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Embracing me-time: Motivation for solitude during transition to college

  • Thuy-vy T. NguyenEmail author
  • Kaitlyn M. Werner
  • Bart Soenens
Original Paper

Abstract

The present research examined the role of university students’ motivation for spending time alone in their adjustment to college life, as well as the parenting correlates of students’ healthy motivation for solitude. Two studies were conducted on first-year college students in the United States (n = 147) and Canada (n = 223). In Study 1, data was collected at three different time points, separated by two-week intervals. In Study 2, data was collected at two different time points, separated by a month. The results revealed that, for those who reported perceiving lower social belonging, approaching solitary time for autonomous reasons was linked to greater self-esteem (Study 1), and greater sense of relatedness to others and lower loneliness (Study 2). These findings suggest that endorsing a healthy motivation for solitude is not necessarily indicative of social ill-being. Additionally, students’ autonomous motivation for spending time alone was associated with having parents that are autonomy supportive and that promote a sense of independence.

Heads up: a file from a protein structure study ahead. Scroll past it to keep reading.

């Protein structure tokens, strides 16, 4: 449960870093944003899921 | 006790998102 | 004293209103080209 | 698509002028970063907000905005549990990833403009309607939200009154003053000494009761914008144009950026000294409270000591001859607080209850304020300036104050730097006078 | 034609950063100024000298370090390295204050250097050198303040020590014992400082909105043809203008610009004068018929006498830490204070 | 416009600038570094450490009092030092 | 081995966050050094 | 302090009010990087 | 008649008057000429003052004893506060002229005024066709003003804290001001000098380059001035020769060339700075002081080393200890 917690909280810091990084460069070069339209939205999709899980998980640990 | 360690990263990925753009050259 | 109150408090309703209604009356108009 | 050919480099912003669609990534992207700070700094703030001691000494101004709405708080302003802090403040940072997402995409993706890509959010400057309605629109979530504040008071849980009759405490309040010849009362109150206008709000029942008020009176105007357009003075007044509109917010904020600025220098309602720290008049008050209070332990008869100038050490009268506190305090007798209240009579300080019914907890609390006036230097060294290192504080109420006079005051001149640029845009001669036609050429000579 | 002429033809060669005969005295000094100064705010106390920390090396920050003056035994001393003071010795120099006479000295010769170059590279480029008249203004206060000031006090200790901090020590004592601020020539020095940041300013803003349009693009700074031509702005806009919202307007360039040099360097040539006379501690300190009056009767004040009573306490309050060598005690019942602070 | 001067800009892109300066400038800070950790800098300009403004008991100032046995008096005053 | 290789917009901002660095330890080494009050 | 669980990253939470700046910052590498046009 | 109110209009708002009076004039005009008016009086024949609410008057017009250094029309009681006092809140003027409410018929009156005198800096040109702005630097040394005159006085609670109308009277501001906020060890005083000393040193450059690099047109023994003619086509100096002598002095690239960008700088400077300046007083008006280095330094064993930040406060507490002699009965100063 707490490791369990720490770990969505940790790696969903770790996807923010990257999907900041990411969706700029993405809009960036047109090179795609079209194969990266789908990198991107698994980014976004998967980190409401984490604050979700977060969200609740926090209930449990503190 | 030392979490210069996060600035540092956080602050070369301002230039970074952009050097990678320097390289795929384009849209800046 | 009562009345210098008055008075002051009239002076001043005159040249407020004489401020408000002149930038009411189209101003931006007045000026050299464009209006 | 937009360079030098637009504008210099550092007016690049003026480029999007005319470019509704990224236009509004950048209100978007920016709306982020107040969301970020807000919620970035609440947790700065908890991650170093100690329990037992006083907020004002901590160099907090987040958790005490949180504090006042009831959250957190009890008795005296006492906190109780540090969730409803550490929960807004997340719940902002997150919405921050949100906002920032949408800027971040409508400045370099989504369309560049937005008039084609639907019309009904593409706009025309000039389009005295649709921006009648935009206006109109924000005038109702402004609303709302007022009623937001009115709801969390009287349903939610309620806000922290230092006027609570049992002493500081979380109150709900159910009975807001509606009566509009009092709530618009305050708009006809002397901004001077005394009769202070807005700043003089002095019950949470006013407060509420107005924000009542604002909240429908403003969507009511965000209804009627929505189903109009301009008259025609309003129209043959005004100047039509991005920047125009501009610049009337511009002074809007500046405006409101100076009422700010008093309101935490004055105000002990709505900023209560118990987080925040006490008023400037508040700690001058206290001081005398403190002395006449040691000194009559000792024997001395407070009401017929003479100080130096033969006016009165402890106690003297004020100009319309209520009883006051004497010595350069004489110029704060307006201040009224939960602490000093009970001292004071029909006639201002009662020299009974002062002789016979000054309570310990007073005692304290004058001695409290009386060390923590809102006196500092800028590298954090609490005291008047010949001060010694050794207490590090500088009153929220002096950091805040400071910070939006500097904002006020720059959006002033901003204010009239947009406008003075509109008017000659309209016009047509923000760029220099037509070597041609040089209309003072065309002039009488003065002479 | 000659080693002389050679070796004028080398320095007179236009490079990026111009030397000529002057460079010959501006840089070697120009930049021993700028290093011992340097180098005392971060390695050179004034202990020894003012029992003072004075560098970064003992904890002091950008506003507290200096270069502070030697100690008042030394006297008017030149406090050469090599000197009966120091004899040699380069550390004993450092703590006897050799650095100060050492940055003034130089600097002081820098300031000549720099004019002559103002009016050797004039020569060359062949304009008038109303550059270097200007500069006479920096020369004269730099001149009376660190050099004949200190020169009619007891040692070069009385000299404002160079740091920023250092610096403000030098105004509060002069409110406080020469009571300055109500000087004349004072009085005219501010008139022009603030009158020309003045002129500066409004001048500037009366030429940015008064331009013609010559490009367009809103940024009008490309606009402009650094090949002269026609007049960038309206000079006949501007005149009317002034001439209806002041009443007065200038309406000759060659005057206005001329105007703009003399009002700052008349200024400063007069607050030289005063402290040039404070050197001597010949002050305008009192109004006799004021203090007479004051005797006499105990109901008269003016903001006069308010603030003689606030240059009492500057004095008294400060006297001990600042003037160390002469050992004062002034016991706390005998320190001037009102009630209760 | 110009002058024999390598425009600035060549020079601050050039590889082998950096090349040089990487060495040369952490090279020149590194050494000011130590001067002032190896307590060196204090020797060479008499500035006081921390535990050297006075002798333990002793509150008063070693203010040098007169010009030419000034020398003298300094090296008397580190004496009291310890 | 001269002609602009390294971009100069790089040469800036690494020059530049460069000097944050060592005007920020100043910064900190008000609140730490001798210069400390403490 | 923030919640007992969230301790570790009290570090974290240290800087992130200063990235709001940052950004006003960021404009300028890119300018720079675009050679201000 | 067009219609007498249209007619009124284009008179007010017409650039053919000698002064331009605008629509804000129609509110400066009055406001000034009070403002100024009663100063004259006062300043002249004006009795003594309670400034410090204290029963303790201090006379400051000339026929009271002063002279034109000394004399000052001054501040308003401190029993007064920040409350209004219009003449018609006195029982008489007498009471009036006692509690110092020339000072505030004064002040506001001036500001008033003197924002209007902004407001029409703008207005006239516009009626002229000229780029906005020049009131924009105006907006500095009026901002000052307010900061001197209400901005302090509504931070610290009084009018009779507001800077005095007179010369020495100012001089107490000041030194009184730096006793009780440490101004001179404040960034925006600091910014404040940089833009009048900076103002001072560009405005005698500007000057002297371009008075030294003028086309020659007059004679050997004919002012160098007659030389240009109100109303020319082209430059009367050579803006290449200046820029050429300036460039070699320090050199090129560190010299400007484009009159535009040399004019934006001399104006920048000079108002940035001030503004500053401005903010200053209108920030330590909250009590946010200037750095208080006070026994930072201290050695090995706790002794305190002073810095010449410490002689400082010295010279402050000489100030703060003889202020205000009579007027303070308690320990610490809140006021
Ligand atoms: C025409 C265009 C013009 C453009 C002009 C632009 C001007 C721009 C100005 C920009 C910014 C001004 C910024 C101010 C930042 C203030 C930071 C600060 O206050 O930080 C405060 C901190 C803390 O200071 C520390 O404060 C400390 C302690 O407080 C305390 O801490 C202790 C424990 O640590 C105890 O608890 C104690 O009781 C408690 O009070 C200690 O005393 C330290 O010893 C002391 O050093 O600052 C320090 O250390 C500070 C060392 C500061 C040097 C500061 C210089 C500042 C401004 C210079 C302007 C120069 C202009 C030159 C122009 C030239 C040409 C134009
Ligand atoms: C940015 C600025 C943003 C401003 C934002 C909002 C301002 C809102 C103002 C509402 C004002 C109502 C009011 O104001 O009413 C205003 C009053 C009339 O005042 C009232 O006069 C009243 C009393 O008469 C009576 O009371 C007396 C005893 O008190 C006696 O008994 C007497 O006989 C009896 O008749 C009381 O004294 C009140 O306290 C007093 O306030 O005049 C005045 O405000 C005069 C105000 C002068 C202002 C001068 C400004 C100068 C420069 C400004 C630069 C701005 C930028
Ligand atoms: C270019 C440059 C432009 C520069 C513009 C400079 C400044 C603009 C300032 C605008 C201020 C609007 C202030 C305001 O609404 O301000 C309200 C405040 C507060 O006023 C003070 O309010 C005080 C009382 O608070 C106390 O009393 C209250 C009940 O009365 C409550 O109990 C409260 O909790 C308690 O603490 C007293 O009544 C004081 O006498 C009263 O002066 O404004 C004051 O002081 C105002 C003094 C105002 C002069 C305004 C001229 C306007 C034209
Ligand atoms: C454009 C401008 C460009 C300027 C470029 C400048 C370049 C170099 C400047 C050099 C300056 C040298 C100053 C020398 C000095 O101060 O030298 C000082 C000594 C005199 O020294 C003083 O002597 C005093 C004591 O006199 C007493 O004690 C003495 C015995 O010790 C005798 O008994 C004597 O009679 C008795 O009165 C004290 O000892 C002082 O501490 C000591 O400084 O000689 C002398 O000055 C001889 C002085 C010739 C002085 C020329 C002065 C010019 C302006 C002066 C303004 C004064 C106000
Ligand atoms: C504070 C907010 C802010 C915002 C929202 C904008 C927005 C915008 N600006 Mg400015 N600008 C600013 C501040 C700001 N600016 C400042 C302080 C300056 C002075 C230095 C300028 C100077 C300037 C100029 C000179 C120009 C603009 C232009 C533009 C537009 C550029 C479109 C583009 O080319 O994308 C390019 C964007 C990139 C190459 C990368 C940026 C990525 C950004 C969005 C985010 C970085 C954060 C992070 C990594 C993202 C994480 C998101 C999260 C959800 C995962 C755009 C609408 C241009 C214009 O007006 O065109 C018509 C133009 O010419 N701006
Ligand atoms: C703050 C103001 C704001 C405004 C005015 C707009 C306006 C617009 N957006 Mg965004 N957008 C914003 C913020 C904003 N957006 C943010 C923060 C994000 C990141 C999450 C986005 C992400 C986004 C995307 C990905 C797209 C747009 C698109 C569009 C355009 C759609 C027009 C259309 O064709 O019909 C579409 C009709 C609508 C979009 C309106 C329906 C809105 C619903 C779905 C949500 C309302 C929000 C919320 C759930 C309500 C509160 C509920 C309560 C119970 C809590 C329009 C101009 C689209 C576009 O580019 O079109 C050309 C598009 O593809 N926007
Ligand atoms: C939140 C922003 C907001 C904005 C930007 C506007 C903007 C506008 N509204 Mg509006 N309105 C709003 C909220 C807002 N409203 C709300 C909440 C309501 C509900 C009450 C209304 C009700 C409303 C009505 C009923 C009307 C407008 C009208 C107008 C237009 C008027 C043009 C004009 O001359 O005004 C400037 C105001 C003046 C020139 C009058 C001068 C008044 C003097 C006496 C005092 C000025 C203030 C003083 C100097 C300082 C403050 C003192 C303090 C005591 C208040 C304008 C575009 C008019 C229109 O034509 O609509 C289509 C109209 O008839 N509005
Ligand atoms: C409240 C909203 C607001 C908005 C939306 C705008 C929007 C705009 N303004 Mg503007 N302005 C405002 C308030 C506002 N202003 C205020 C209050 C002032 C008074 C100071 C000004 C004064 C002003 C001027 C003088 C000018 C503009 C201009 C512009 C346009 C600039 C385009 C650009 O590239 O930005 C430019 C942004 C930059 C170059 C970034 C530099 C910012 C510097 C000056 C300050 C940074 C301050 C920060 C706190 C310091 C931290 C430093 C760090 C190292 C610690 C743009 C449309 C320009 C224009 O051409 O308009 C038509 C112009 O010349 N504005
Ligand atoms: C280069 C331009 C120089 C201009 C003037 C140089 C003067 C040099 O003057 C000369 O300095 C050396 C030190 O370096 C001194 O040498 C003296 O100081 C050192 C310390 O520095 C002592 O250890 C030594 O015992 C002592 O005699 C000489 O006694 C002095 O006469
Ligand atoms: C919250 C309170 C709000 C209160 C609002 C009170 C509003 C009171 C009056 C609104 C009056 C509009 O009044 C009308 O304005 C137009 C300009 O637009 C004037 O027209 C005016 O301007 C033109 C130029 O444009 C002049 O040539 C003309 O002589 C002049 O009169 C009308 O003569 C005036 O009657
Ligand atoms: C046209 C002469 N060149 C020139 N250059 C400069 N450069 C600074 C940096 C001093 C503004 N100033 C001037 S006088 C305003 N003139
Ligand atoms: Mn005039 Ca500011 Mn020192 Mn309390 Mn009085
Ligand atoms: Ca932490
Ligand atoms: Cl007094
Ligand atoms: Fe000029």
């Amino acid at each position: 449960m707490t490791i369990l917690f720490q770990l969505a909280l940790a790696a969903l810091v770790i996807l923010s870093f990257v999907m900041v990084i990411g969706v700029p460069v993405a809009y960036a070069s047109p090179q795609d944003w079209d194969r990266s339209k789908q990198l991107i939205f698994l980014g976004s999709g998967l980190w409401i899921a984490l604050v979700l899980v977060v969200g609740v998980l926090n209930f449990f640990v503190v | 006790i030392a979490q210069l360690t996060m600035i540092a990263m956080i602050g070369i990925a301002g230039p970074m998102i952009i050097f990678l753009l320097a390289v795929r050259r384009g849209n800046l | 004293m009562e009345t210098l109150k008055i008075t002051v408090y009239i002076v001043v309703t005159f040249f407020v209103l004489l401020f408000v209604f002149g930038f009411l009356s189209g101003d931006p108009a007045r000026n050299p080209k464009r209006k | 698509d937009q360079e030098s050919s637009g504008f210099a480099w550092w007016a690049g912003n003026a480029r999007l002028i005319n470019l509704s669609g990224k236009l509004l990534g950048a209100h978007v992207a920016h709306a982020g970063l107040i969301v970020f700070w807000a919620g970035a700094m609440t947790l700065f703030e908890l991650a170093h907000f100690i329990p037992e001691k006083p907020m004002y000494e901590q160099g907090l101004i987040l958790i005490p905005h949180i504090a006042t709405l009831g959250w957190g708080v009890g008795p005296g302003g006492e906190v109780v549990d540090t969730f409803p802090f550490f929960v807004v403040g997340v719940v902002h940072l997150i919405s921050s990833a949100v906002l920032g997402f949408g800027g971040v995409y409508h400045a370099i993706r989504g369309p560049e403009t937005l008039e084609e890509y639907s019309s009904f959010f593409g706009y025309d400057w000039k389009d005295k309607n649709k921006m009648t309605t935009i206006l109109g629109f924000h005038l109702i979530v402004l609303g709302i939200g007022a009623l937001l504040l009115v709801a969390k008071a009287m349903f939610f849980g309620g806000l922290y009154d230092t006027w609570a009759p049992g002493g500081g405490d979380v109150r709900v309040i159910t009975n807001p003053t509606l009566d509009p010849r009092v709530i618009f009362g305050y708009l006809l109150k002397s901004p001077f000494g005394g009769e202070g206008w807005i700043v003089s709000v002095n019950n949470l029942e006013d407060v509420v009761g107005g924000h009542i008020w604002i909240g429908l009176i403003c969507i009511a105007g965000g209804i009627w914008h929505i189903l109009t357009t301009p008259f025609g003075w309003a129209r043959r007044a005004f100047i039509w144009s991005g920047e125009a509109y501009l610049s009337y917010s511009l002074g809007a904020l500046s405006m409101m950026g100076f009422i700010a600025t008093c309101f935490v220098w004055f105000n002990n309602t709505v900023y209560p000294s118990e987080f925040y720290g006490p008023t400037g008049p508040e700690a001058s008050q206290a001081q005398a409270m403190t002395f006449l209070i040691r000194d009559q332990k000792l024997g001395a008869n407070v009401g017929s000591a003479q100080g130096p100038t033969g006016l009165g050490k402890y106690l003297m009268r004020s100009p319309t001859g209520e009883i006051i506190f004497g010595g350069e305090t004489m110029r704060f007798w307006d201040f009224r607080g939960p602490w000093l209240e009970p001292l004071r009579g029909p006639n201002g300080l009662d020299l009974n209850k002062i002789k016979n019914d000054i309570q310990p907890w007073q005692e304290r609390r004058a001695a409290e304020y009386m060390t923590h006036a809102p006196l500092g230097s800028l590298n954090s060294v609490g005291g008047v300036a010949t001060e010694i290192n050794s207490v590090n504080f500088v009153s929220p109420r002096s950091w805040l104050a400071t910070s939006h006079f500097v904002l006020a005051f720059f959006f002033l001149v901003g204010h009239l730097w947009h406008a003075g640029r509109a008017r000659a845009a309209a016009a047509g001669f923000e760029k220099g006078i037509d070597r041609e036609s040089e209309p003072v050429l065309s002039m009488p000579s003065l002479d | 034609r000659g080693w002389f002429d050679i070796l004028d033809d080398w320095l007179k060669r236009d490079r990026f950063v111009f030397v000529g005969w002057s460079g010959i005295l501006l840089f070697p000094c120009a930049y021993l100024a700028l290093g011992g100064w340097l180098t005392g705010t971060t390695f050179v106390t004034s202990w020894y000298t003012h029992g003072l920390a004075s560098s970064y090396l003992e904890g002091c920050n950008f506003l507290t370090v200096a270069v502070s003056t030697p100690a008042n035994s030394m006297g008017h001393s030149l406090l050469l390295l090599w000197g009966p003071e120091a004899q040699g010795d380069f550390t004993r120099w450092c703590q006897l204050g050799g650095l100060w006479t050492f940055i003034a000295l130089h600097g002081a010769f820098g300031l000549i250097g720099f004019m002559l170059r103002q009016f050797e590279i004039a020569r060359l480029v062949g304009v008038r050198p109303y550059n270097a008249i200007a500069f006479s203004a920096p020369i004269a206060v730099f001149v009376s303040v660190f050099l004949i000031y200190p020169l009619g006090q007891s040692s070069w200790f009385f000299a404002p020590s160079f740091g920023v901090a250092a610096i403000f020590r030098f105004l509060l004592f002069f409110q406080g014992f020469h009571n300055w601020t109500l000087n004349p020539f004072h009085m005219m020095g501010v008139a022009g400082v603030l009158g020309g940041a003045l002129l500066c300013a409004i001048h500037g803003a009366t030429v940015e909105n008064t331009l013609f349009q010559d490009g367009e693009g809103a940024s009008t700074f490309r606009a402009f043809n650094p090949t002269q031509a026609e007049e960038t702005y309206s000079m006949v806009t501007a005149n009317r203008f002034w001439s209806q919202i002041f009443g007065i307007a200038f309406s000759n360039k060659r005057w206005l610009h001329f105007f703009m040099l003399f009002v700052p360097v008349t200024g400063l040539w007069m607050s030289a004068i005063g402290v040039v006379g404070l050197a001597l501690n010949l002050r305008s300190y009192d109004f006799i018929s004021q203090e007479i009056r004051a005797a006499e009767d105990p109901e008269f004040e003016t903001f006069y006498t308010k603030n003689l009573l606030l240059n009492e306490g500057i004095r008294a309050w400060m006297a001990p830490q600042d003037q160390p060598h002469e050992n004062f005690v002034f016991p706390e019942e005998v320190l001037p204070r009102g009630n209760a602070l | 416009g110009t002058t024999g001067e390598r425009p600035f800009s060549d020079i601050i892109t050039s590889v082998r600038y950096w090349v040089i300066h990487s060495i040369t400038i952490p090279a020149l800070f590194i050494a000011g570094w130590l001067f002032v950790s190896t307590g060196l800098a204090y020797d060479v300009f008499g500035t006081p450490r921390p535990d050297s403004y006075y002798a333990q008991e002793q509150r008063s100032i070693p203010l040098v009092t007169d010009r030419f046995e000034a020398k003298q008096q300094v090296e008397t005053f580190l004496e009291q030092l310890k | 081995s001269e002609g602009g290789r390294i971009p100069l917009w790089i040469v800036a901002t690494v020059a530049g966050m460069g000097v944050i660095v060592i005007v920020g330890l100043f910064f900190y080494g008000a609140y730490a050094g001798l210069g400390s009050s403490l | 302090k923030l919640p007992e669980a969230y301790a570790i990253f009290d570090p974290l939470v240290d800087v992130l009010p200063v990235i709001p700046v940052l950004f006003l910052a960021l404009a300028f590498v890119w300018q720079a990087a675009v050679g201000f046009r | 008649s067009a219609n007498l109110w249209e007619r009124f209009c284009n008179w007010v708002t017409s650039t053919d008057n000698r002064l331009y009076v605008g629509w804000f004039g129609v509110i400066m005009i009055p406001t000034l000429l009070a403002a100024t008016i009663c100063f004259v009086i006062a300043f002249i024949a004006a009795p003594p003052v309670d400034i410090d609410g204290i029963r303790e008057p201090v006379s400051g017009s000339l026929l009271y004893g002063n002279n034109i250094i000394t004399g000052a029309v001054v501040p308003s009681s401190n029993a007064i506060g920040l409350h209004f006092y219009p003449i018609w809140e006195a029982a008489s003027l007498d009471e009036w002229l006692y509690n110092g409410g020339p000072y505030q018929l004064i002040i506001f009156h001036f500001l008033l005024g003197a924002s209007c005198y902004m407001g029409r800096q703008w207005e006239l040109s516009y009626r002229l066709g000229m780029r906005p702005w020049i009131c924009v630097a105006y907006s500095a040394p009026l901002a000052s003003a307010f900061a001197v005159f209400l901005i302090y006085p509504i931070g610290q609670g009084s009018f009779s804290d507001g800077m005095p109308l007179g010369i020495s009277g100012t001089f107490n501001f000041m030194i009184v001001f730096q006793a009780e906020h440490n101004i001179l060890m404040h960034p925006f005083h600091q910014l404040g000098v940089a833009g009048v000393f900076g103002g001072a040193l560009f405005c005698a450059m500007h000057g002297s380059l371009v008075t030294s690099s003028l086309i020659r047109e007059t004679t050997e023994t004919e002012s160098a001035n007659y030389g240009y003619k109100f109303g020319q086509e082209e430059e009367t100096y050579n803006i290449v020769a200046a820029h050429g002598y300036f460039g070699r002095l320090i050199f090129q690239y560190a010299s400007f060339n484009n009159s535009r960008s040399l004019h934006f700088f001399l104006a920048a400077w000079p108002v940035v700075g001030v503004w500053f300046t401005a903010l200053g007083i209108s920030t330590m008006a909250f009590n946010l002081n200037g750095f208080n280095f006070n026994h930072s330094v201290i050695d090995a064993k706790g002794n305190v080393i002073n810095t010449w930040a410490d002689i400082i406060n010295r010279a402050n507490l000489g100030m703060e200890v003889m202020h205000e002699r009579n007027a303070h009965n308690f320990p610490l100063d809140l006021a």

Keywords

Well-being Autonomous motivation Solitude Loneliness Self-determination theory 

Notes

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Copyright information

© Springer Science+Business Media, LLC, part of Springer Nature 2019

Authors and Affiliations

  1. 1.Department of Clinical and Social Sciences of PsychologyUniversity of RochesterRochesterUSA
  2. 2.Carleton UniversityOttawaCanada
  3. 3.Ghent UniversityGhentBelgium

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